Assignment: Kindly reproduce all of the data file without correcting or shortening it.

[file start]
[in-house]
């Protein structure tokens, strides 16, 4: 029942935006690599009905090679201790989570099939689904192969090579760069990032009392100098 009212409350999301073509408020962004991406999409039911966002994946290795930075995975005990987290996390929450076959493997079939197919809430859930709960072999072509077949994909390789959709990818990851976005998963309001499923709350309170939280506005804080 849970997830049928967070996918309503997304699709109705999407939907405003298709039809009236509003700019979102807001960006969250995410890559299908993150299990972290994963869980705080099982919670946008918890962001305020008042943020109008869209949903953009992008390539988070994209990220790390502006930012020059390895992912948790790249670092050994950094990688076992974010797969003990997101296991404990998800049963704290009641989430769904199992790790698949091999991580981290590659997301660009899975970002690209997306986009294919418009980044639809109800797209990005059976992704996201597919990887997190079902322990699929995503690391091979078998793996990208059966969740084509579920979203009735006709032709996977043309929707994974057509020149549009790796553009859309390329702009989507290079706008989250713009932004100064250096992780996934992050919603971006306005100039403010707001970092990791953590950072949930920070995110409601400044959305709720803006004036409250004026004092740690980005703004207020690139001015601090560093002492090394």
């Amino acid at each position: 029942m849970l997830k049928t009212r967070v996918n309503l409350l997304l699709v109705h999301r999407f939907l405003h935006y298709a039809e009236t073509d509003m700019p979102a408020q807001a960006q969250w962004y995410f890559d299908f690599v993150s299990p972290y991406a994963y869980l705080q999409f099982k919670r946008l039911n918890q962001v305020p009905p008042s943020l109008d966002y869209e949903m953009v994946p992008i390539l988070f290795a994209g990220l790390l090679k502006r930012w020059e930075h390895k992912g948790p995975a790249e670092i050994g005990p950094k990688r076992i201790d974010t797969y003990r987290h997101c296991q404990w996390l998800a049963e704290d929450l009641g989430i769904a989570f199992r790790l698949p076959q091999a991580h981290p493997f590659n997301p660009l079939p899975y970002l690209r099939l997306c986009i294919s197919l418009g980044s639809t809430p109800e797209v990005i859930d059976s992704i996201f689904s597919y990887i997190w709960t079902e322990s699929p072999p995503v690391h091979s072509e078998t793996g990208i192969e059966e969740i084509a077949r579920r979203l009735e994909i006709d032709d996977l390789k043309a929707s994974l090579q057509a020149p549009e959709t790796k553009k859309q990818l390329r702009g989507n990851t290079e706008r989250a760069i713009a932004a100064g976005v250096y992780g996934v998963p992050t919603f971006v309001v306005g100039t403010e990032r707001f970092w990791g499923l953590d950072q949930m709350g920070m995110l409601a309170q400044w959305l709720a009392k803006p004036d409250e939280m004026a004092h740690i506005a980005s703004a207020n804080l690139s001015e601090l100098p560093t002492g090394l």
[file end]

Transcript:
[in-house]
């Protein structure tokens, strides 16, 4: 029942935006690599009905090679201790989570099939689904192969090579760069990032009392100098 009212409350999301073509408020962004991406999409039911966002994946290795930075995975005990987290996390929450076959493997079939197919809430859930709960072999072509077949994909390789959709990818990851976005998963309001499923709350309170939280506005804080 849970997830049928967070996918309503997304699709109705999407939907405003298709039809009236509003700019979102807001960006969250995410890559299908993150299990972290994963869980705080099982919670946008918890962001305020008042943020109008869209949903953009992008390539988070994209990220790390502006930012020059390895992912948790790249670092050994950094990688076992974010797969003990997101296991404990998800049963704290009641989430769904199992790790698949091999991580981290590659997301660009899975970002690209997306986009294919418009980044639809109800797209990005059976992704996201597919990887997190079902322990699929995503690391091979078998793996990208059966969740084509579920979203009735006709032709996977043309929707994974057509020149549009790796553009859309390329702009989507290079706008989250713009932004100064250096992780996934992050919603971006306005100039403010707001970092990791953590950072949930920070995110409601400044959305709720803006004036409250004026004092740690980005703004207020690139001015601090560093002492090394």
């Amino acid at each position: 029942m849970l997830k049928t009212r967070v996918n309503l409350l997304l699709v109705h999301r999407f939907l405003h935006y298709a039809e009236t073509d509003m700019p979102a408020q807001a960006q969250w962004y995410f890559d299908f690599v993150s299990p972290y991406a994963y869980l705080q999409f099982k919670r946008l039911n918890q962001v305020p009905p008042s943020l109008d966002y869209e949903m953009v994946p992008i390539l988070f290795a994209g990220l790390l090679k502006r930012w020059e930075h390895k992912g948790p995975a790249e670092i050994g005990p950094k990688r076992i201790d974010t797969y003990r987290h997101c296991q404990w996390l998800a049963e704290d929450l009641g989430i769904a989570f199992r790790l698949p076959q091999a991580h981290p493997f590659n997301p660009l079939p899975y970002l690209r099939l997306c986009i294919s197919l418009g980044s639809t809430p109800e797209v990005i859930d059976s992704i996201f689904s597919y990887i997190w709960t079902e322990s699929p072999p995503v690391h091979s072509e078998t793996g990208i192969e059966e969740i084509a077949r579920r979203l009735e994909i006709d032709d996977l390789k043309a929707s994974l090579q057509a020149p549009e959709t790796k553009k859309q990818l390329r702009g989507n990851t290079e706008r989250a760069i713009a932004a100064g976005v250096y992780g996934v998963p992050t919603f971006v309001v306005g100039t403010e990032r707001f970092w990791g499923l953590d950072q949930m709350g920070m995110l409601a309170q400044w959305l709720a009392k803006p004036d409250e939280m004026a004092h740690i506005a980005s703004a207020n804080l690139s001015e601090l100098p560093t002492g090394l």